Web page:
Bad Pot, courtesy of the Government
Government Grass Turns Off Users
Some of the first patients to smoke Health Canada’s government-approved marijuana say it’s “disgusting” and want their money back.
“It’s totally unsuitable for human consumption,” said Jim Wakeford, 58, an AIDS patient in Gibsons, B.C.
So let’s get this straight. The marijuana is so bad, sick people want their money back! Now that’s some pretty bad pot.
Let’s take a look.
You see, the Canadian government was forced by the courts to insure that medical marijuana patients had a legal means to obtain pot, so they grew some deep in a secure mine, chopped it up (including seeds and stems), and so far have made it availble for sale to ten patients. The marijuana was supposed to have 10% THC, but, according to Canadians for Safe Access, tests at around 4%, which requires much more smoking to get any medical effect.
Now, since U.S. citizens are flocking to Canada for prescription drugs, maybe Canadian patients can try the U.S. for medical marijuana? (see cartoon) Nope.
The United States government also grows marijuana. It’s a monopoly under the direction of the National Institute on Drug Abuse (NIDA) which has no interest in helping medical marijuana studies. In fact, they tend to insure that any “scientific” studies reflect their point of view (as the recent ecstasy debacle shows). They grow the only pot which can legally be used for research.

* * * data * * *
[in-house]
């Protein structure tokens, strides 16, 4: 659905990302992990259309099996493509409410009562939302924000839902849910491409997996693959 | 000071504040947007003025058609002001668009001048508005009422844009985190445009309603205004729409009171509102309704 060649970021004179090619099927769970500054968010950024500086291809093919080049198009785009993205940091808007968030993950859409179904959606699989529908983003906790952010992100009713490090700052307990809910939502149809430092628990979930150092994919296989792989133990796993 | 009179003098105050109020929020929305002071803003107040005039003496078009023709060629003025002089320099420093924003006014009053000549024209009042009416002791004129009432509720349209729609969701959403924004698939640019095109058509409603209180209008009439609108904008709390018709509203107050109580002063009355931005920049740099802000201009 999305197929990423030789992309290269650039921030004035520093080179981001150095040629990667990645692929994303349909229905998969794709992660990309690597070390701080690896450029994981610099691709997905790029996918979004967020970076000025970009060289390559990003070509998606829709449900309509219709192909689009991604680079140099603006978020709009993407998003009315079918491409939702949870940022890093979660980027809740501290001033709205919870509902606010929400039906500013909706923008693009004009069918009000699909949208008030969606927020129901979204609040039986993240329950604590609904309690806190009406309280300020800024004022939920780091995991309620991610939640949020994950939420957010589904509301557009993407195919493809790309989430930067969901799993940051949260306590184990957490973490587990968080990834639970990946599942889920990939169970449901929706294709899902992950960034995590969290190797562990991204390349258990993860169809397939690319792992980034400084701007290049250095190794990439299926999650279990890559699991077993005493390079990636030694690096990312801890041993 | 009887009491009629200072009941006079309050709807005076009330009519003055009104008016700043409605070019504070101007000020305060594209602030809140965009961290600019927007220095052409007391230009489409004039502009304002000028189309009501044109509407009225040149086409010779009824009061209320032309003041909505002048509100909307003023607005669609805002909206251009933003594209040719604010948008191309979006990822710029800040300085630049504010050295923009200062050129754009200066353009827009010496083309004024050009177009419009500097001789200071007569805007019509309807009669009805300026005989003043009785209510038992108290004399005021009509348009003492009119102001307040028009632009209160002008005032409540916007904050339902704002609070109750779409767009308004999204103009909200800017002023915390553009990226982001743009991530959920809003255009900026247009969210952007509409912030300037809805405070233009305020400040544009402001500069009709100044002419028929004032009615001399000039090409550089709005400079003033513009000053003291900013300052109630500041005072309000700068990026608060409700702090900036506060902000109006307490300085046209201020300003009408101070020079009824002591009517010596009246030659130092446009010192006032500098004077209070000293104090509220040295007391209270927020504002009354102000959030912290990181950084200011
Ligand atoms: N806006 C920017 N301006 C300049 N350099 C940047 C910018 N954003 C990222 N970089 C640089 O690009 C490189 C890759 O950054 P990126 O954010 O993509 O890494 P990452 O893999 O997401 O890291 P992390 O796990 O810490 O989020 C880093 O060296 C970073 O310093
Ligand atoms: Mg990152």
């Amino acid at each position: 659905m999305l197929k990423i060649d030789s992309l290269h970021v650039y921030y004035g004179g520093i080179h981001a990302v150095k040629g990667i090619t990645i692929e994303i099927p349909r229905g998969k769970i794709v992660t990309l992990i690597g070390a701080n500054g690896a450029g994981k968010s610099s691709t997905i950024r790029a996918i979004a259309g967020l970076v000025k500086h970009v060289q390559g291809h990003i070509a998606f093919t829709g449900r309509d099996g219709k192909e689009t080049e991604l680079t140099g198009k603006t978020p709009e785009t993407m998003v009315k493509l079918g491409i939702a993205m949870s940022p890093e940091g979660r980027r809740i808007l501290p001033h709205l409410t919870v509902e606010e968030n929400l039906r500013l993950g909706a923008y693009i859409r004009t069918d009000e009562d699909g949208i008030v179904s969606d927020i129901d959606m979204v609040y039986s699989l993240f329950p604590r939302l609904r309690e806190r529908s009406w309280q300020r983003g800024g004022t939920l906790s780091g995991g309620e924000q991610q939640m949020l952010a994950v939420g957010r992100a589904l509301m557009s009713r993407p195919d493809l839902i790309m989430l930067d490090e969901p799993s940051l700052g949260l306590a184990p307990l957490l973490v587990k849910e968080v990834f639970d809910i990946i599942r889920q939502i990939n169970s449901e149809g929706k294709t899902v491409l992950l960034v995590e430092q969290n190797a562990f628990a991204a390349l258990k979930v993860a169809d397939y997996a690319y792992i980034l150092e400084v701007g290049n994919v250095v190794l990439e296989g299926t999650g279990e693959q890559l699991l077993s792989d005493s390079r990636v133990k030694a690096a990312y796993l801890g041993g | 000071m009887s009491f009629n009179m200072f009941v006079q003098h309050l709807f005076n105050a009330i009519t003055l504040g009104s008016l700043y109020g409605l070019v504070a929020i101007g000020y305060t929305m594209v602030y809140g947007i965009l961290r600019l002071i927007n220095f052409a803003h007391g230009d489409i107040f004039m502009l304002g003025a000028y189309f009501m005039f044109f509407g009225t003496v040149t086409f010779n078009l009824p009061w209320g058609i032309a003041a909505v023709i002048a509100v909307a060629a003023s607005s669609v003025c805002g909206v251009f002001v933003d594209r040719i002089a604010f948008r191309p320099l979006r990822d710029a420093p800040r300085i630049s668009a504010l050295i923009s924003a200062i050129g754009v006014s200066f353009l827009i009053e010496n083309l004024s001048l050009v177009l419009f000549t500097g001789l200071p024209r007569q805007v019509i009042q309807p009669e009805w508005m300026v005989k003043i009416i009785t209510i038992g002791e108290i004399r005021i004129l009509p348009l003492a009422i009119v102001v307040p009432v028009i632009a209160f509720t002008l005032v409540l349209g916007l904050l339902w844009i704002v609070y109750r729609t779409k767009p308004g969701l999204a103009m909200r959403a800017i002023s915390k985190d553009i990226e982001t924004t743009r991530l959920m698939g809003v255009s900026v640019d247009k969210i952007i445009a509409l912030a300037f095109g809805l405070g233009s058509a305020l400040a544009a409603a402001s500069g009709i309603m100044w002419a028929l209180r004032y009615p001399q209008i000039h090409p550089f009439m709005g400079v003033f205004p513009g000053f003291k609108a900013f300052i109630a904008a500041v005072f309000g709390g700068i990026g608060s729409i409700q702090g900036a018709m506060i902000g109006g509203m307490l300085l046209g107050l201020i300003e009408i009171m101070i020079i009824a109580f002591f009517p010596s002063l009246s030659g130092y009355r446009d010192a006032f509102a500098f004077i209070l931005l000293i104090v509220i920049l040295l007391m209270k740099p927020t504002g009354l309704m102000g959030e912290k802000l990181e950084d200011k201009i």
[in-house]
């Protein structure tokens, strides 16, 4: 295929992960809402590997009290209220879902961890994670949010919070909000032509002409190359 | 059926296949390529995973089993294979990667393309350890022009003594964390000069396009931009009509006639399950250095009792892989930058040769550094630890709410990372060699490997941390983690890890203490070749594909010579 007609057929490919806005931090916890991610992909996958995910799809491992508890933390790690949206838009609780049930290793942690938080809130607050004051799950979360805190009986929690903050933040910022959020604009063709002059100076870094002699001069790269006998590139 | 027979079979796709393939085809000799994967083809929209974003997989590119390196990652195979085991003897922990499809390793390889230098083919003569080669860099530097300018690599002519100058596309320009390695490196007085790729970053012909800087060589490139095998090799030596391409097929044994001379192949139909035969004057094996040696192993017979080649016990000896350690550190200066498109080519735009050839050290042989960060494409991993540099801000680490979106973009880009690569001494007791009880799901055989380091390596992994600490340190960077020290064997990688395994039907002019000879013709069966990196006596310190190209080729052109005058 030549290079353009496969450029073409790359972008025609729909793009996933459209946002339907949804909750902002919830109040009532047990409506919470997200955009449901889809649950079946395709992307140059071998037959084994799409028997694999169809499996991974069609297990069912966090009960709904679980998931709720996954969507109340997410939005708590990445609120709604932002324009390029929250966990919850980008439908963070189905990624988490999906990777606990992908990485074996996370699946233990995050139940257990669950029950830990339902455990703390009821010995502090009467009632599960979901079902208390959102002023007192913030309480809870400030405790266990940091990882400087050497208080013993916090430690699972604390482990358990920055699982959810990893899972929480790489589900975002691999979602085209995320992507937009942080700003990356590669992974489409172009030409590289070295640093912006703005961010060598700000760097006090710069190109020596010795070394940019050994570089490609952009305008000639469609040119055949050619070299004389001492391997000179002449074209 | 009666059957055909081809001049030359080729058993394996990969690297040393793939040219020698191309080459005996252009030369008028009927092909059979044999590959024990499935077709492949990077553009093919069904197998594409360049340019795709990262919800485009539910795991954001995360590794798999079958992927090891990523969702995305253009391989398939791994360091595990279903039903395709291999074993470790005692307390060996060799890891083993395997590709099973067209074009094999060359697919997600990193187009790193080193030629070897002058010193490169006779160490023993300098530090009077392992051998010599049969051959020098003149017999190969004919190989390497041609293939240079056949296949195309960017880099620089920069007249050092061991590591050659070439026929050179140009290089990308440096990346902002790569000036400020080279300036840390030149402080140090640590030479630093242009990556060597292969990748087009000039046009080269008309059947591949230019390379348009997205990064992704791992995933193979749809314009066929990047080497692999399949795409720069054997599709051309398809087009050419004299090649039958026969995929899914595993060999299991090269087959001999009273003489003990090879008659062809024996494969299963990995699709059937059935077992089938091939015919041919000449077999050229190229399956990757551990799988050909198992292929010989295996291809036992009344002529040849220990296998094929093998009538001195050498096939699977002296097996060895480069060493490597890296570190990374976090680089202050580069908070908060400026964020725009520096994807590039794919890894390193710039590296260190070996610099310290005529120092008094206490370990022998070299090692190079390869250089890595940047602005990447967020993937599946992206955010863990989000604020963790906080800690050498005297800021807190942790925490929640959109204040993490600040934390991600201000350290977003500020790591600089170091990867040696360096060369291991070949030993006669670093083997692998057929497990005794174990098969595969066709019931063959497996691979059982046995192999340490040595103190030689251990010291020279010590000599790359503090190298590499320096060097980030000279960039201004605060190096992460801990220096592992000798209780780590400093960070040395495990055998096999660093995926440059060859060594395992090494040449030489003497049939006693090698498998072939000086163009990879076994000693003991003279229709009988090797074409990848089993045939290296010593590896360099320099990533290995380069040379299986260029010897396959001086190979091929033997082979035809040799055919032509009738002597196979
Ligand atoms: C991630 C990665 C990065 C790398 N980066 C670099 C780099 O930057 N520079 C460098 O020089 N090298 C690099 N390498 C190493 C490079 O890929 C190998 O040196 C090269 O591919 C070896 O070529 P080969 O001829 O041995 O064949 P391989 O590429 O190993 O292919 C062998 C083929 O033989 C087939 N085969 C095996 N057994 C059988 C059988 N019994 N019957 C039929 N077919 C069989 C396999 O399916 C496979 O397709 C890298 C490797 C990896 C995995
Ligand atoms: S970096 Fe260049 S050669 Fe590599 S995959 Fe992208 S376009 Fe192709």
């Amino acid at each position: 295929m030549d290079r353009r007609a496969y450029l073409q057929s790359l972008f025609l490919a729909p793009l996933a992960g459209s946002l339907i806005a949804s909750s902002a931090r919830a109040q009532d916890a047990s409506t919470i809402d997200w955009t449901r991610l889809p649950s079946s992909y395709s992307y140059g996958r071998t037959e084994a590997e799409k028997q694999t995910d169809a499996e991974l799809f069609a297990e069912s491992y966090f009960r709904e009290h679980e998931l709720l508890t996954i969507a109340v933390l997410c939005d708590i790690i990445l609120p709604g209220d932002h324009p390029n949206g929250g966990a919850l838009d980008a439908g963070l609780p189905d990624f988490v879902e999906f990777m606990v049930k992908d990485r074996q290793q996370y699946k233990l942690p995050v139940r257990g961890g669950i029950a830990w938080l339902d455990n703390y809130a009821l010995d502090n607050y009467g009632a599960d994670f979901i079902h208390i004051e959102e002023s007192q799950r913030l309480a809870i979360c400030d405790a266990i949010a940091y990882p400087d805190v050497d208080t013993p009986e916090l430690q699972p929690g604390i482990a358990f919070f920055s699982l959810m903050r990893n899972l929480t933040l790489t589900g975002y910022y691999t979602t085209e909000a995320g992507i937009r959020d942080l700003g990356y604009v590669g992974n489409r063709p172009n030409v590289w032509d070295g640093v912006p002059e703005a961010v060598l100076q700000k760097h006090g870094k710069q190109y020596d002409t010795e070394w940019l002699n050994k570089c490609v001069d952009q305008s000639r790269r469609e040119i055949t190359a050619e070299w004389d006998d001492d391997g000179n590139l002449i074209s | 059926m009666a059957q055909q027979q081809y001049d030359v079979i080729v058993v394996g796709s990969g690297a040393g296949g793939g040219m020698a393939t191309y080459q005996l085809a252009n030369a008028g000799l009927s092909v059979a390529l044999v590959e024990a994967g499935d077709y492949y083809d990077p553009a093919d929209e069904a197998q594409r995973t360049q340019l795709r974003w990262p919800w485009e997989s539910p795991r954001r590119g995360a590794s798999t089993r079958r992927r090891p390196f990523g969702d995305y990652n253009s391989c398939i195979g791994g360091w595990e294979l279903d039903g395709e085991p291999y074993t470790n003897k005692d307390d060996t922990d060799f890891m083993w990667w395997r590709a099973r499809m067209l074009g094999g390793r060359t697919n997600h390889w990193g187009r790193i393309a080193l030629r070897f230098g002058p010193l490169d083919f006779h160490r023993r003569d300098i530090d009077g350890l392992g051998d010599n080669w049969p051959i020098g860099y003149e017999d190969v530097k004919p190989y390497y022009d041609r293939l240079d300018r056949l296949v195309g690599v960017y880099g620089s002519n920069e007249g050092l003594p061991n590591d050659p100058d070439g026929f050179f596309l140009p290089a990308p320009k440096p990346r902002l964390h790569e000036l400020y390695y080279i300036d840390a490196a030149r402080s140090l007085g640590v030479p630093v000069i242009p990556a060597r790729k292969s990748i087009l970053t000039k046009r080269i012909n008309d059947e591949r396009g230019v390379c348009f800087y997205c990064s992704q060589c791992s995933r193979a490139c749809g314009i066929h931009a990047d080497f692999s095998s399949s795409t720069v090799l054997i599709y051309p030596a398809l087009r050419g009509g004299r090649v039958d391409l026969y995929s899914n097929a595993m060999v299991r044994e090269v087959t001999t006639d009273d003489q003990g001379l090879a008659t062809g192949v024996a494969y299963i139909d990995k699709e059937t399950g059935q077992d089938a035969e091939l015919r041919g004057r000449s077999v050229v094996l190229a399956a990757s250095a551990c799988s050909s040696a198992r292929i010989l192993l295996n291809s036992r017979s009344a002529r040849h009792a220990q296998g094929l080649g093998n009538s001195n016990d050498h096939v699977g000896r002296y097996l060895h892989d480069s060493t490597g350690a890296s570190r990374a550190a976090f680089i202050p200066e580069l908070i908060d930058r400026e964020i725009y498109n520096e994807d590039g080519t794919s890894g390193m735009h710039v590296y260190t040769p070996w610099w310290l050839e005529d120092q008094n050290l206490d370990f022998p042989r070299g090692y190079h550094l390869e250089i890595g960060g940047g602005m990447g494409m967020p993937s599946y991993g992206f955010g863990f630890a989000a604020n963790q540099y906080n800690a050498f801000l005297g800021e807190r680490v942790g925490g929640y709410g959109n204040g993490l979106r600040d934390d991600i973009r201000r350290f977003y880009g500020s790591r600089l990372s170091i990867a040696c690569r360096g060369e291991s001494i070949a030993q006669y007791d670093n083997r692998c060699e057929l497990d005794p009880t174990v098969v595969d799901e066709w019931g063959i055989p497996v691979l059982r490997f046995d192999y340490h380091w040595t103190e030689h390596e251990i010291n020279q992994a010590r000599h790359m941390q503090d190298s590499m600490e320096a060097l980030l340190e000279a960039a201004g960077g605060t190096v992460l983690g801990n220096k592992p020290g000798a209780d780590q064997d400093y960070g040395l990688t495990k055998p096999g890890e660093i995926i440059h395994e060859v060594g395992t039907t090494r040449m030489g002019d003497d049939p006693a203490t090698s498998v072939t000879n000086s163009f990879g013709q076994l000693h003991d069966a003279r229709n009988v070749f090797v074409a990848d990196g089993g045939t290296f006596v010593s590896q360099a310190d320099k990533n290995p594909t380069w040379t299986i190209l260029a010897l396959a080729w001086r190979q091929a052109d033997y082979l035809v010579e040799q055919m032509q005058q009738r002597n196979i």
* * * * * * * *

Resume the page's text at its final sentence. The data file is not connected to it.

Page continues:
At present, the National Institute on Drug Abuse (NIDA) contracts to Dr. ElSohly at the University of Mississippi to grow marijuana at an outdoor, fenced facility with 24-hour armed guards. The product that is grown is seeded, leafy, low-potency material with stems included. The product is sent to Research Triangle Institute in North Carolina for rolling into standardized cigarettes, usually with about 4% THC
More lousy pot.
The pot is unsmokeable, they say, full of sticks, stems and seeds.æ The leaves have gone stale after at least a year of storage, freezing and then thawing.
Too bad governments couldn’t get someone good at growing medical marijuana like Steve Kubby to grow it for them. Unfortunately, the feds keep arresting them. Or someone like Peter McWilliams to provide his wealth of knowledge. Unfortunately, they killed him.
Now, however, Prof. Lyle Craker, Director, Medicinal Plant Program, UMass Amherst Department of Plant and Soil Sciences, is in the midst of the process of seeking DEA permission to establish a medical marijuana production facility to grow high-potency marijuana for FDA-approved research (tons of info at MAPS).
The DEA will probably reject the application. They don’t want anyone to really research medical marijuana, because they know that medical marijuana is sound science and they’re afraid of losing their stranglehold.
The public comments time period of the application ends September 22. You can add your voice.
Go to either the Drug Policy Alliance action alert or the NORML action alert and send your message. It’s quick and easy. Do it now.